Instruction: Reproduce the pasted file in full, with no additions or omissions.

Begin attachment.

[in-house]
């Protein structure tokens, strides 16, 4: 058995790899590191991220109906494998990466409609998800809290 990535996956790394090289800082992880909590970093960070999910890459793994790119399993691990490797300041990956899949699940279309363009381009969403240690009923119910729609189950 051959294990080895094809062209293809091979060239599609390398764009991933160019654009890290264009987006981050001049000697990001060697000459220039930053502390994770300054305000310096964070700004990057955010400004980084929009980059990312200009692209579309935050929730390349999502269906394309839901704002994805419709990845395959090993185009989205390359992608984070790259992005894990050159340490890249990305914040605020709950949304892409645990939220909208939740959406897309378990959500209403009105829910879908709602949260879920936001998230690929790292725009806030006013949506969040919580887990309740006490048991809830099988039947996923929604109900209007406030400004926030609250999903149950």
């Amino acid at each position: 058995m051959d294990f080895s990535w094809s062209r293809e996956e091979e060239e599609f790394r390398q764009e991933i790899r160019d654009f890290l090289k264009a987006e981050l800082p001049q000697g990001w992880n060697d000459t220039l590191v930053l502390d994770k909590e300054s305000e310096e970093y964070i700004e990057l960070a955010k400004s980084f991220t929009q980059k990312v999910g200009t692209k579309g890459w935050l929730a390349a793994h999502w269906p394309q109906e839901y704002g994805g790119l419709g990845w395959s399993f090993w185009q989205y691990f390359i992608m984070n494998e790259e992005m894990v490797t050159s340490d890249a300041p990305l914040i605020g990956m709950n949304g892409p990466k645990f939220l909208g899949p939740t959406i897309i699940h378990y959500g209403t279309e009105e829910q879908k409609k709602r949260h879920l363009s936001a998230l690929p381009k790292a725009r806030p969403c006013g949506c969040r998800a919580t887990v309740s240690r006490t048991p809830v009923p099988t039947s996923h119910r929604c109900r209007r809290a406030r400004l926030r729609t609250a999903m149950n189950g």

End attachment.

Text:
[in-house]
């Protein structure tokens, strides 16, 4: 058995790899590191991220109906494998990466409609998800809290 990535996956790394090289800082992880909590970093960070999910890459793994790119399993691990490797300041990956899949699940279309363009381009969403240690009923119910729609189950 051959294990080895094809062209293809091979060239599609390398764009991933160019654009890290264009987006981050001049000697990001060697000459220039930053502390994770300054305000310096964070700004990057955010400004980084929009980059990312200009692209579309935050929730390349999502269906394309839901704002994805419709990845395959090993185009989205390359992608984070790259992005894990050159340490890249990305914040605020709950949304892409645990939220909208939740959406897309378990959500209403009105829910879908709602949260879920936001998230690929790292725009806030006013949506969040919580887990309740006490048991809830099988039947996923929604109900209007406030400004926030609250999903149950």
């Amino acid at each position: 058995m051959d294990f080895s990535w094809s062209r293809e996956e091979e060239e599609f790394r390398q764009e991933i790899r160019d654009f890290l090289k264009a987006e981050l800082p001049q000697g990001w992880n060697d000459t220039l590191v930053l502390d994770k909590e300054s305000e310096e970093y964070i700004e990057l960070a955010k400004s980084f991220t929009q980059k990312v999910g200009t692209k579309g890459w935050l929730a390349a793994h999502w269906p394309q109906e839901y704002g994805g790119l419709g990845w395959s399993f090993w185009q989205y691990f390359i992608m984070n494998e790259e992005m894990v490797t050159s340490d890249a300041p990305l914040i605020g990956m709950n949304g892409p990466k645990f939220l909208g899949p939740t959406i897309i699940h378990y959500g209403t279309e009105e829910q879908k409609k709602r949260h879920l363009s936001a998230l690929p381009k790292a725009r806030p969403c006013g949506c969040r998800a919580t887990v309740s240690r006490t048991p809830v009923p099988t039947s996923h119910r929604c109900r209007r809290a406030r400004l926030r729609t609250a999903m149950n189950g």